In what kind of dialogue do you feel more comfortable?

I don’t have a definite answer to that. It depends on how the communication between people works out. If it is going well, I feel great. Even if the scores are not the best, and the connection among people is very good, then you can have a one of a kind experience.

Do you think it is important for an artist to rotate different artistic eras, such as baroque, classical, romantic and contemporary, in his repertoire? Or should he be focused on a particular domain?

I do not think I specialized in any field. This is not science. Fundamentally, each one of us is free to choose what he wants to perform. If you decide to be tied to one style your whole life, the world will consider you a reference point. In my opinion, that would just restrict you.

When you are involved in a project all of your creative energy is focused in finishing it. What is your latest complete project?

Not long ago, last month actually, the disc with Niccolo Paganini’s 24 Caprices has been released. I have worked all year on that recording. It was an important project. Another accomplishment, that took four years, was the one dedicated to Robert Schuman, where I have also included sonatas, trios and quartets. After Paganini, there will be a project with my quartet that will include Brahms complete works – quartets and quintets with the piano – and it will be released next year. And after that there will be a singles disc with John Adams and Gyory Ligetti’s concerts; it will be finished in 2015.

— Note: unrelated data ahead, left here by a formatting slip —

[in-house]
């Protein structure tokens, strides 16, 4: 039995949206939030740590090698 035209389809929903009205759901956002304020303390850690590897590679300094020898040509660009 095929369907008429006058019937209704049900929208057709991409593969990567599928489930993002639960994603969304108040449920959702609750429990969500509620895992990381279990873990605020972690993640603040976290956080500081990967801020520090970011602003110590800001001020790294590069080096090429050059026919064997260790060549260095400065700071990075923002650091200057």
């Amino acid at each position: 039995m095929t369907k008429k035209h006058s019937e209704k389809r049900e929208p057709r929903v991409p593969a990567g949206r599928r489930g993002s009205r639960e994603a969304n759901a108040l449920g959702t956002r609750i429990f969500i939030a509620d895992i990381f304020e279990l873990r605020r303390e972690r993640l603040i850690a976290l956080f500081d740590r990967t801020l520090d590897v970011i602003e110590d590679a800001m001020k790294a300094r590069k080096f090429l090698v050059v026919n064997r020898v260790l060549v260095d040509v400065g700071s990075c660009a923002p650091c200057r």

When you don’t perform or examine scores, what do you enjoy doing?

I have many things to do. I teach. I have a family with three children that fill my life. I read, watch movies, but I don’t really have that much free time. There are many things to achieve.

After Warsaw, what will be next in your agenda?

Next week I will be in Moscow and Sankt Petersburg with two concerts - in one I will perform with a trio and then with the Moscow soloists and conductor, Yuri Bashmet.

As a violinist, what do you think about George Enescu, Mr. Ilya Gringolts?

He is one of my favourite composers. In the 20th century, I think he was the most talented in a difficult contest against Stravinski and Sostakovici. But he kept it even and his language is recognisable from the very first phrases. I like his works and I have performed Impressions d’Enfance, Sonata No. 3 and Sonata No. 2 for piano and violin, the latter being my favourite. The Octette and Trio – fantastic opuses and I can’t wait to play all of them again.

At the end of our interview, would you like to say a few words for the Romanian public, Mr. Ilya Gringolts?

I have performed in Bucharest twice, and at the George Enescu Festival I’ve had wonderful encounters every time and I hope to come again. In November 2013 I should have been in Bucharest at the SoNoRo Festival, but unfortunately I had to cancel. I would like to meet and perform once more for the Romanian audience.

Iirina Hasnaș
Translated by Roxana Țicămucă and Elena Daniela Radu
MTTLC, The University of Bucharest